The Art of Devastation (AoD) is a new research tool designed to help in the identification, cataloguing, and contextualization of the abundant and varied types of non-monetary numismatic items issued during and immediately after the First World War (1914-1918). These items include art medals, commemorative medals, and tokens, but do not include military decorations. The Art of Devastation aims to be the first comprehensive, easily searchable, linked data catalogue of the c.10,000 different types of medals and tokens produced in response to this major conflict.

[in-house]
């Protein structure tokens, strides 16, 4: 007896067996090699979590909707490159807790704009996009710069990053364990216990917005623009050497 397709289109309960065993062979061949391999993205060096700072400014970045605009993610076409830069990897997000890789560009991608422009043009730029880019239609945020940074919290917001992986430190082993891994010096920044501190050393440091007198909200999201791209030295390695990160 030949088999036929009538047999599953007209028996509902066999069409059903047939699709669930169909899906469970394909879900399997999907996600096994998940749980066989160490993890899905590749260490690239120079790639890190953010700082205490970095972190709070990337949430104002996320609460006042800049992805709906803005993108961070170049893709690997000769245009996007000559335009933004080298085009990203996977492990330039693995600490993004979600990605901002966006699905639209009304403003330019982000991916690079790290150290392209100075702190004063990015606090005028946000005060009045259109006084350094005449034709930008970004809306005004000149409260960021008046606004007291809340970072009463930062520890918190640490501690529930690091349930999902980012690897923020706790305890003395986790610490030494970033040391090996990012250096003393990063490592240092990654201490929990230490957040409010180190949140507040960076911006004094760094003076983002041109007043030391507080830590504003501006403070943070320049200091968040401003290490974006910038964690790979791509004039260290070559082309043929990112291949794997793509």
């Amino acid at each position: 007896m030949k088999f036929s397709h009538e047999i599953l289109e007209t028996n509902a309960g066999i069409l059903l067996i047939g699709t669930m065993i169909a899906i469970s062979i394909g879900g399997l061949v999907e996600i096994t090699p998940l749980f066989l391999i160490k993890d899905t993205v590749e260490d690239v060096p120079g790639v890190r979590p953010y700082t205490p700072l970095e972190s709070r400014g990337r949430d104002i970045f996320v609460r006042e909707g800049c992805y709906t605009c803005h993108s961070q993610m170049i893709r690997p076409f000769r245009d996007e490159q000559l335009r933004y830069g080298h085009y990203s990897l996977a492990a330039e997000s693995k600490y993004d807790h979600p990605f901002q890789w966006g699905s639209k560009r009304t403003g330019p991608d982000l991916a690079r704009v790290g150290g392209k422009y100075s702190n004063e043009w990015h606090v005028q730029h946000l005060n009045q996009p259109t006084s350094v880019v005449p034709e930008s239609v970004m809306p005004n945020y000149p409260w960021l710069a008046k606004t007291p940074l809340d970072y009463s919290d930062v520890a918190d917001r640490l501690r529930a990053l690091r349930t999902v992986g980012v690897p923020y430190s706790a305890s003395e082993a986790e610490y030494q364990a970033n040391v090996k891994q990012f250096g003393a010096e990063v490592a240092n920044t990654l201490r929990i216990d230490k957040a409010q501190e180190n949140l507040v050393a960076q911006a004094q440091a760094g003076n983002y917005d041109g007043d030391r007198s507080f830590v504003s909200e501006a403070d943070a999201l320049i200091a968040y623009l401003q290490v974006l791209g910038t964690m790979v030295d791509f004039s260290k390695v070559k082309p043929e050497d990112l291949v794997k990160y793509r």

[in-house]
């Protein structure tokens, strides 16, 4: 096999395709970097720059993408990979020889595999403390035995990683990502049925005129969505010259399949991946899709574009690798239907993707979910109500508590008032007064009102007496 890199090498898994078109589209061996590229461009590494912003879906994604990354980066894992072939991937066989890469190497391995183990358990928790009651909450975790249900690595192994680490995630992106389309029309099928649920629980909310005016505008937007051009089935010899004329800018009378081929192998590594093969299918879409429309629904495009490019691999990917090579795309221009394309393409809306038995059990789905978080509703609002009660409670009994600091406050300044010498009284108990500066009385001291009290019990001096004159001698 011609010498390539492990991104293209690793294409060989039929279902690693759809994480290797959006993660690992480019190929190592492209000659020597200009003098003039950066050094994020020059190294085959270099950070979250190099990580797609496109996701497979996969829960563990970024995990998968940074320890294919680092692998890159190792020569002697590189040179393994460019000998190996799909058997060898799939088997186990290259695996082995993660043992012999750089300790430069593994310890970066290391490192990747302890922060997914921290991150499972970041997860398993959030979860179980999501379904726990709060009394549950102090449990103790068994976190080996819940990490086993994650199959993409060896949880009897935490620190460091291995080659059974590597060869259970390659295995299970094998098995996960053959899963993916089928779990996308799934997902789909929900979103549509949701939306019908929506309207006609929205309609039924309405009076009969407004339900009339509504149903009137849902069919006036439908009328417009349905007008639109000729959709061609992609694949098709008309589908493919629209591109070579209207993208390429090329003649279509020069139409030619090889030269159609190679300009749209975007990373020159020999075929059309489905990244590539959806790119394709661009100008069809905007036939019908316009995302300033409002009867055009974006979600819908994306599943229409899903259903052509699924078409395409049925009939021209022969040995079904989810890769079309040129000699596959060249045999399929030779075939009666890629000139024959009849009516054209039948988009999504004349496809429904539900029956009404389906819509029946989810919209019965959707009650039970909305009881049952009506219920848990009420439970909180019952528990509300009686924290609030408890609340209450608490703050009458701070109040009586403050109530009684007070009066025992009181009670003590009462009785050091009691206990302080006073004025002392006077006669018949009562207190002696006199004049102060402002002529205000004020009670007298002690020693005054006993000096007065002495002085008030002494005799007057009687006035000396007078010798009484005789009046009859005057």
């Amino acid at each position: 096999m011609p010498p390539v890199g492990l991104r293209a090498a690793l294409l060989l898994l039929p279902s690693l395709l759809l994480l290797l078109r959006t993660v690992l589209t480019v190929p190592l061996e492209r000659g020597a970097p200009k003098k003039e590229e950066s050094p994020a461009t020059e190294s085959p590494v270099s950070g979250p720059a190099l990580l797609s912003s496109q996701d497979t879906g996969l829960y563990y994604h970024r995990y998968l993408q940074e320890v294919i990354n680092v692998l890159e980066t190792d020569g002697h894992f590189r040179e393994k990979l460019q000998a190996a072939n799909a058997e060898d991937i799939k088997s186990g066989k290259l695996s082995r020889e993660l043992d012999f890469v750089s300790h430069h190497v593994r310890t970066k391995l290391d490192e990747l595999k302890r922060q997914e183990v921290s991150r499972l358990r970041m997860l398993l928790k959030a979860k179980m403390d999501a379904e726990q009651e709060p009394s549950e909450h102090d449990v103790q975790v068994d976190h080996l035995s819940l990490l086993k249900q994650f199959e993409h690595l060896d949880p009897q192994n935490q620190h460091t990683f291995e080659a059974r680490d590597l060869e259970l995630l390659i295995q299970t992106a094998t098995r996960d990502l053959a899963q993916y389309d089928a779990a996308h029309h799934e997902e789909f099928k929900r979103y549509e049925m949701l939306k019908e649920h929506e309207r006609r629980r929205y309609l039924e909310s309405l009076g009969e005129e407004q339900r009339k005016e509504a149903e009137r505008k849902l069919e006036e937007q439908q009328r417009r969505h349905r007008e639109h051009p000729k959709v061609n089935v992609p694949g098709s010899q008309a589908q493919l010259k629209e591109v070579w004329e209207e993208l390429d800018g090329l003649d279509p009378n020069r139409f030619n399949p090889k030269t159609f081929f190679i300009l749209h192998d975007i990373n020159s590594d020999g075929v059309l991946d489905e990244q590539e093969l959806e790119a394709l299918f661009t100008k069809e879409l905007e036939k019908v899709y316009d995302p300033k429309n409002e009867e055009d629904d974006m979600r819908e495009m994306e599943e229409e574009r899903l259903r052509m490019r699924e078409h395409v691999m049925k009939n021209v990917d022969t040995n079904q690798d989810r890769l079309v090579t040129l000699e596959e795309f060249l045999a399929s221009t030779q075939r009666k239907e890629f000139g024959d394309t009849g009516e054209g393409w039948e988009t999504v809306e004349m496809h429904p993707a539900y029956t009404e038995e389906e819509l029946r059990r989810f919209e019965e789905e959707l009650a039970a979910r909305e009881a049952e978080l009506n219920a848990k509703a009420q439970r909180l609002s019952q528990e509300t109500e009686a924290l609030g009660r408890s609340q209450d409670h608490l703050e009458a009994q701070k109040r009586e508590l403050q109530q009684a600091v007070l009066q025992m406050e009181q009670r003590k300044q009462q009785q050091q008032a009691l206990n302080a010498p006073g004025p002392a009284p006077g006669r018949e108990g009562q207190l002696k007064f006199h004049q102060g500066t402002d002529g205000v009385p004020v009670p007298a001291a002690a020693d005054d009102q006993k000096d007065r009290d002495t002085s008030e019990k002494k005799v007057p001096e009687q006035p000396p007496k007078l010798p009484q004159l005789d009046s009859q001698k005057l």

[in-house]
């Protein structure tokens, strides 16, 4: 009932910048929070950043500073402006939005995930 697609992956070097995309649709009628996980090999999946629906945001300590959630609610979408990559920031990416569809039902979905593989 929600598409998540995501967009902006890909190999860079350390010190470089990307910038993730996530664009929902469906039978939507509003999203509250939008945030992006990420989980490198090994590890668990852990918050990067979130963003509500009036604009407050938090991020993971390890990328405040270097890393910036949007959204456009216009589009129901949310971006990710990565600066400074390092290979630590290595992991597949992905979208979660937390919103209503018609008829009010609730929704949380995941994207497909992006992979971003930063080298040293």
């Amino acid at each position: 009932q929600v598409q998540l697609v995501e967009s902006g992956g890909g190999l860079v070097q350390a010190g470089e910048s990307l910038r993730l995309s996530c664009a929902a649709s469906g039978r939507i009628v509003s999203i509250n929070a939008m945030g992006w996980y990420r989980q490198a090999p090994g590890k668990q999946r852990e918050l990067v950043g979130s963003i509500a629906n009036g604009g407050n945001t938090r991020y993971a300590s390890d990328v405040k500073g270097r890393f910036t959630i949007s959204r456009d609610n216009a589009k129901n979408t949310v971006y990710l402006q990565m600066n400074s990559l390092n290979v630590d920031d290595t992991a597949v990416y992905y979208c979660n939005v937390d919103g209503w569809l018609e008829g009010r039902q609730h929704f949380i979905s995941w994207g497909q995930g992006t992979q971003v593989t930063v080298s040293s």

Before the War began, medals and tokens had served for centuries as a significant means of communication where easy and durable forms of mass communication did not exist. Whether issued by states, organizations, or individuals, their commemorative and propagandistic function was already well known and understood. Increasingly, by the turn of the century, the medal had also become an important medium of more reflective and private artistic expression. Art medals could be distinguished from traditional types of medals by their frequent lack of words, non-elite representation, greater emotional intimacy, experimental shapes, and cast production rather than striking. During the War, these various public and private functions continued, converged, and were greatly intensified by the enormity of the conflict. Thousands of different types of medals and tokens were produced on both sides, consuming scarce metallic resources. This outlay underscores the fundamental role that these items played in feting heroes, marshaling support, directing public opinion, and, more poignantly, expressing grief and disgust. That these items could attain such importance is largely lost to modern audiences due in part to the seriously diminished role that they play in today’s societies, and in part to the fact that medals and tokens have been overshadowed by more artistically accessible, public, and still viable forms of communication like the poster.